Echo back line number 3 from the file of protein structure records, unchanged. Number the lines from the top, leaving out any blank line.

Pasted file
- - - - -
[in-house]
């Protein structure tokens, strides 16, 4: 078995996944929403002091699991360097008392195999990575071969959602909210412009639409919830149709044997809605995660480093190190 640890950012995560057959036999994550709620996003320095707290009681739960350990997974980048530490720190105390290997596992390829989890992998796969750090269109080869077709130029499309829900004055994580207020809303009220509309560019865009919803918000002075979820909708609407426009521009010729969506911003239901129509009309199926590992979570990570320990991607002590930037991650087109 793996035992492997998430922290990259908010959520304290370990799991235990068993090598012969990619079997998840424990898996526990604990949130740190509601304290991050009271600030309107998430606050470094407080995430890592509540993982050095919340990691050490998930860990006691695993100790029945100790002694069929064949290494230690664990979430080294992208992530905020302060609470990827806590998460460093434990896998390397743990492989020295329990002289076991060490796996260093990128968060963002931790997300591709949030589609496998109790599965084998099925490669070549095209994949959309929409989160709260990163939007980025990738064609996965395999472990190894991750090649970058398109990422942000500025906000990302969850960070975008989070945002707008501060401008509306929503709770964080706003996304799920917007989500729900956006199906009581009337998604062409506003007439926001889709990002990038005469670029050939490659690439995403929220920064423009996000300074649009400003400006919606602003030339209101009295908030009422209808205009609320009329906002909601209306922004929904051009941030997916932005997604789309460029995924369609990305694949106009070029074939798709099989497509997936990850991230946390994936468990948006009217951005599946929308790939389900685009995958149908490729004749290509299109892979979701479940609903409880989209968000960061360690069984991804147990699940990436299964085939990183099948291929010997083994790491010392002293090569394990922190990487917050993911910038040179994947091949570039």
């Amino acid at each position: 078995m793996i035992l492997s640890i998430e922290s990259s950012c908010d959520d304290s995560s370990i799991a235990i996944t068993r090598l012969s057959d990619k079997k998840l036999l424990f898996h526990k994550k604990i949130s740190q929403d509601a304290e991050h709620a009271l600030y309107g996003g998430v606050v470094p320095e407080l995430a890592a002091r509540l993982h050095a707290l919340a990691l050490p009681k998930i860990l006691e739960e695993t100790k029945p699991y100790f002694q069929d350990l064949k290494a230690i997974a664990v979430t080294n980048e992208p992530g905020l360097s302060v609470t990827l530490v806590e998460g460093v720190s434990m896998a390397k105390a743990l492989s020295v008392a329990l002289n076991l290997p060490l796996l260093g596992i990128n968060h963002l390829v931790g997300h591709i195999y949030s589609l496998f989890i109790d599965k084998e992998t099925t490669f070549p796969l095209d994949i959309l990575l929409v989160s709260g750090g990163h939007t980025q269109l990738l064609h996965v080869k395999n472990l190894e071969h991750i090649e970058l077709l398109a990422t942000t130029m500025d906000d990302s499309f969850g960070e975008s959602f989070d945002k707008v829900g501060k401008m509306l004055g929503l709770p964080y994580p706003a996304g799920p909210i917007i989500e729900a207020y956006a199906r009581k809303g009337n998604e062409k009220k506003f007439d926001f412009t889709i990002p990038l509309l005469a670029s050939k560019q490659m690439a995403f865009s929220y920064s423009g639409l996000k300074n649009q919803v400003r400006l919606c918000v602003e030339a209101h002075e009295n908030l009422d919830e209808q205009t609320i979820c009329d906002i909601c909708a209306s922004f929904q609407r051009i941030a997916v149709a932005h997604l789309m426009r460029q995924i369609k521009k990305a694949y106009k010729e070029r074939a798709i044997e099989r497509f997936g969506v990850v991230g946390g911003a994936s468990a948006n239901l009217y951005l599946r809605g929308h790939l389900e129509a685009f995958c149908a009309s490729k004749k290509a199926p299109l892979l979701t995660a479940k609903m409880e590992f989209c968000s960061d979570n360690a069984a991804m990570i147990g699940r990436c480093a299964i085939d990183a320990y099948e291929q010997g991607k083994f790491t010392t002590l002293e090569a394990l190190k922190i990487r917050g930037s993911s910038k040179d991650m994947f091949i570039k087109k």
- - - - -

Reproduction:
């Amino acid at each position: 078995m793996i035992l492997s640890i998430e922290s990259s950012c908010d959520d304290s995560s370990i799991a235990i996944t068993r090598l012969s057959d990619k079997k998840l036999l424990f898996h526990k994550k604990i949130s740190q929403d509601a304290e991050h709620a009271l600030y309107g996003g998430v606050v470094p320095e407080l995430a890592a002091r509540l993982h050095a707290l919340a990691l050490p009681k998930i860990l006691e739960e695993t100790k029945p699991y100790f002694q069929d350990l064949k290494a230690i997974a664990v979430t080294n980048e992208p992530g905020l360097s302060v609470t990827l530490v806590e998460g460093v720190s434990m896998a390397k105390a743990l492989s020295v008392a329990l002289n076991l290997p060490l796996l260093g596992i990128n968060h963002l390829v931790g997300h591709i195999y949030s589609l496998f989890i109790d599965k084998e992998t099925t490669f070549p796969l095209d994949i959309l990575l929409v989160s709260g750090g990163h939007t980025q269109l990738l064609h996965v080869k395999n472990l190894e071969h991750i090649e970058l077709l398109a990422t942000t130029m500025d906000d990302s499309f969850g960070e975008s959602f989070d945002k707008v829900g501060k401008m509306l004055g929503l709770p964080y994580p706003a996304g799920p909210i917007i989500e729900a207020y956006a199906r009581k809303g009337n998604e062409k009220k506003f007439d926001f412009t889709i990002p990038l509309l005469a670029s050939k560019q490659m690439a995403f865009s929220y920064s423009g639409l996000k300074n649009q919803v400003r400006l919606c918000v602003e030339a209101h002075e009295n908030l009422d919830e209808q205009t609320i979820c009329d906002i909601c909708a209306s922004f929904q609407r051009i941030a997916v149709a932005h997604l789309m426009r460029q995924i369609k521009k990305a694949y106009k010729e070029r074939a798709i044997e099989r497509f997936g969506v990850v991230g946390g911003a994936s468990a948006n239901l009217y951005l599946r809605g929308h790939l389900e129509a685009f995958c149908a009309s490729k004749k290509a199926p299109l892979l979701t995660a479940k609903m409880e590992f989209c968000s960061d979570n360690a069984a991804m990570i147990g699940r990436c480093a299964i085939d990183a320990y099948e291929q010997g991607k083994f790491t010392t002590l002293e090569a394990l190190k922190i990487r917050g930037s993911s910038k040179d991650m994947f091949i570039k087109k």